By Ian Buruma
IT SHOULD surprise no one that the preparations for the Winter Olympics in Sochi, Russia, turned out to be wildly expensive and riddled with corruption. But the scale of excess is nonetheless staggering. The cost of building ski slopes, ice rinks, roads, halls and stadiums for winter sports in a subtropical Black Sea resort has been well over $50 billion. Critics say that half of this was either stolen or paid as kickbacks to President Vladimir Putin’s cronies, who just happened to win the biggest contracts.
One critic, a Russian businessman named Valery Morozov, claims that officials in Putin’s own office demanded payoffs for contracts. After being told that he would “be drowned in blood”, Morozov fled the country.
But what did anyone expect in a country where big business, organised crime, and politics so often coincide? And, the grand scale aside, Russia is hardly the only country where Olympic sports, Formula One racing (also to take place later this year in Sochi), or World Cup soccer is a boon for larceny and graft.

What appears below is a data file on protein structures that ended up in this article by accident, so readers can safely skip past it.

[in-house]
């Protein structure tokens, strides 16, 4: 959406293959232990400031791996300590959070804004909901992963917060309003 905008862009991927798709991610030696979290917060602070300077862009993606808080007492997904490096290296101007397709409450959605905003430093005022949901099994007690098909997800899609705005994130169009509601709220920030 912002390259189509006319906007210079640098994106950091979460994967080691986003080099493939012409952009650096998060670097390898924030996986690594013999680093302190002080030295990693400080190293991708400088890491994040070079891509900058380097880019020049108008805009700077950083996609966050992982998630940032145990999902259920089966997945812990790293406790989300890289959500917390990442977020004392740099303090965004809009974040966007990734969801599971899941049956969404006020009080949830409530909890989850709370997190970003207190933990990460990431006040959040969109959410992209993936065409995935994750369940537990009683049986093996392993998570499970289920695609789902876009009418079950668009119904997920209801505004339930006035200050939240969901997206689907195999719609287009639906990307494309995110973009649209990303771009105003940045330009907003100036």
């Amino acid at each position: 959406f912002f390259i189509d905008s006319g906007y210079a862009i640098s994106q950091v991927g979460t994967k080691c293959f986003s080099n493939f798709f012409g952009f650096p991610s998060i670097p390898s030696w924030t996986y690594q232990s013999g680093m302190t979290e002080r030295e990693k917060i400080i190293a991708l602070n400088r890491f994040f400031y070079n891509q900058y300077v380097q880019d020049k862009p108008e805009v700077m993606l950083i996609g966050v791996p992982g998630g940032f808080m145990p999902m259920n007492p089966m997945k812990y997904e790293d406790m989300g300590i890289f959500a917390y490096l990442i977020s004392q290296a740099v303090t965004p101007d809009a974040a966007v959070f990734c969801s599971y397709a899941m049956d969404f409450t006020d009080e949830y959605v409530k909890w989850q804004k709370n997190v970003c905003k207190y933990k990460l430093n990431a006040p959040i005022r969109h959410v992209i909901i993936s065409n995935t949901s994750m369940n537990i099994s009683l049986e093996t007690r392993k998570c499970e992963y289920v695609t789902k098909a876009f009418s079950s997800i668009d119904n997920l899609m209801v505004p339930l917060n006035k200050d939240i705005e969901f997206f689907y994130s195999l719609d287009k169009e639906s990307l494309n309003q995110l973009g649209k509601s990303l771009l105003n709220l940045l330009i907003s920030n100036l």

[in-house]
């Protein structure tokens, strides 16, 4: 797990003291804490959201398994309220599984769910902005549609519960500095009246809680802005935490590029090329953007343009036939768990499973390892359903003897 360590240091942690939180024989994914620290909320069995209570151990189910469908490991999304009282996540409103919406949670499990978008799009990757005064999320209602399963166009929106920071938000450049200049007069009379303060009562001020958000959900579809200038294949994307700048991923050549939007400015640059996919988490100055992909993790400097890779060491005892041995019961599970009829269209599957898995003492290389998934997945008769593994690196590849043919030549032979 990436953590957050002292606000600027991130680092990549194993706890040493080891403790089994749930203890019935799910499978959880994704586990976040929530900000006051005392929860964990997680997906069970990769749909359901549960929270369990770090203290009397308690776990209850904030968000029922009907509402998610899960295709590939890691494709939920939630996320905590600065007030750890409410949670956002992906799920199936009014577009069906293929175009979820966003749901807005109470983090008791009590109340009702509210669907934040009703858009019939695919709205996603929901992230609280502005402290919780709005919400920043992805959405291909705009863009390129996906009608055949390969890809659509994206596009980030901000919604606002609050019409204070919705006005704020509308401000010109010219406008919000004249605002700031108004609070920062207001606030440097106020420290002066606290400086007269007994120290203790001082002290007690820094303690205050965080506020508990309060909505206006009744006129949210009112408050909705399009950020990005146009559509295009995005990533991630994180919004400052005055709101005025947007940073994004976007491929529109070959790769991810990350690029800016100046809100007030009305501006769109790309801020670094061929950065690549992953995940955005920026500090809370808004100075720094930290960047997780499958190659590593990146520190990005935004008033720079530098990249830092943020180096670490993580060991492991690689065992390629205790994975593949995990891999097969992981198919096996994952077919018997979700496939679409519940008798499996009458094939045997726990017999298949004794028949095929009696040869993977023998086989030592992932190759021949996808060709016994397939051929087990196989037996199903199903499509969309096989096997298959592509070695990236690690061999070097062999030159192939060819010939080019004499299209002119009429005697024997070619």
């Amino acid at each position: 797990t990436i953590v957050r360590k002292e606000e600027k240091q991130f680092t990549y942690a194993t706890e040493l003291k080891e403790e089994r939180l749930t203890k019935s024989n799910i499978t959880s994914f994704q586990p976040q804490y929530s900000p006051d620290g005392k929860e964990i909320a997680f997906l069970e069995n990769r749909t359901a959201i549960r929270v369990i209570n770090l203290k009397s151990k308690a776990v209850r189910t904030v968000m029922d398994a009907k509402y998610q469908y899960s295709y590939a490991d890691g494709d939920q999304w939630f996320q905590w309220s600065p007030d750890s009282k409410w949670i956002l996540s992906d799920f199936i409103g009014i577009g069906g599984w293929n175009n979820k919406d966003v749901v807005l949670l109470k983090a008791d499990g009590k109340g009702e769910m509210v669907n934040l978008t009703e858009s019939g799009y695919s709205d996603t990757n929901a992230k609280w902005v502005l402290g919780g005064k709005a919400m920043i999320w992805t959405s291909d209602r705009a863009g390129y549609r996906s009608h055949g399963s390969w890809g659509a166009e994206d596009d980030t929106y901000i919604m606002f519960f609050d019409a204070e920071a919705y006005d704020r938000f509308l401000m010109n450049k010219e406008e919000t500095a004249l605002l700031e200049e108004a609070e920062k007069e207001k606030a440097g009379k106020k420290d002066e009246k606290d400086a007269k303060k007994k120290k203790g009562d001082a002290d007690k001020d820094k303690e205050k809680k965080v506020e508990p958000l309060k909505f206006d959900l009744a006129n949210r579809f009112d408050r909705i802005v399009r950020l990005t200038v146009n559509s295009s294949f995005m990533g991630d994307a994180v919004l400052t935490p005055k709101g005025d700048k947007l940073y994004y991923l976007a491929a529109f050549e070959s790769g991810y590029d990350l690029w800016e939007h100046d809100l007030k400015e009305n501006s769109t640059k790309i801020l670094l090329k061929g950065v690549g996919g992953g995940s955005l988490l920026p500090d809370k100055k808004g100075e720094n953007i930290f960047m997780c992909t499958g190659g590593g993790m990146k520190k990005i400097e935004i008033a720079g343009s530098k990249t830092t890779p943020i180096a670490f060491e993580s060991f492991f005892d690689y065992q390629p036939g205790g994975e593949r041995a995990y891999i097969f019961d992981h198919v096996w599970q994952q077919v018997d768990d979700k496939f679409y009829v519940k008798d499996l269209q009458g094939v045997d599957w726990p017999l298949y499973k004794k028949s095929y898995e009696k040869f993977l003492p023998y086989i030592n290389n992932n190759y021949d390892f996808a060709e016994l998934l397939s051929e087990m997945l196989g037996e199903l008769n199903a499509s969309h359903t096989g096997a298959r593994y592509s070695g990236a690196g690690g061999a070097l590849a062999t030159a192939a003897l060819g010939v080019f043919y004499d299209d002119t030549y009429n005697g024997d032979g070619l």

Then there is the matter of a host country’s unconscionable laws, which can make an international sporting contest appear unseemly. Nazi Germany’s race laws were firmly in place when the 1936 Berlin Olympics were held, as were curbs on free speech in China in 2008. Russia, for its part, has adopted a ban on “homosexual propaganda” – a Putin-sponsored law that is both ludicrous and so loose that it could be used to arrest anyone deemed to be inconvenient to the authorities.
Putin, missing the point of his critics’ objections entirely, has reassured the world that gay athletes and visitors to the Winter Games will be absolutely safe, as long as they “leave the children alone”. The assumption here is that homosexuals are paedophiles at heart; to be safe in Sochi, they need only to control themselves until they return home to their decadent countries. Russia, meanwhile, will uphold decent traditional values. As the mayor of Sochi, Anatoly Pakhomov, informed the BBC, “we do not have [homosexuals] in our city.”
This kind of bigotry, designed to mobilise the most ignorant sections of Russian society behind the president by pandering to their prejudices, should elicit more protest than it has. More than 50 international Olympic athletes have already publicly voiced their opposition to the law. It would be good if more athletes spoke out, despite efforts by the Russian organisers to ban political statements.
But the root of the problems in Sochi lies much deeper than the corrupt practices of Putin’s friends or the hatefulness of his law on homosexual propaganda. Over and over, whether it is in Brazil or Qatar preparing for the soccer World Cup, or the Olympic Games held in oppressive and authoritarian societies, the same contradiction becomes apparent.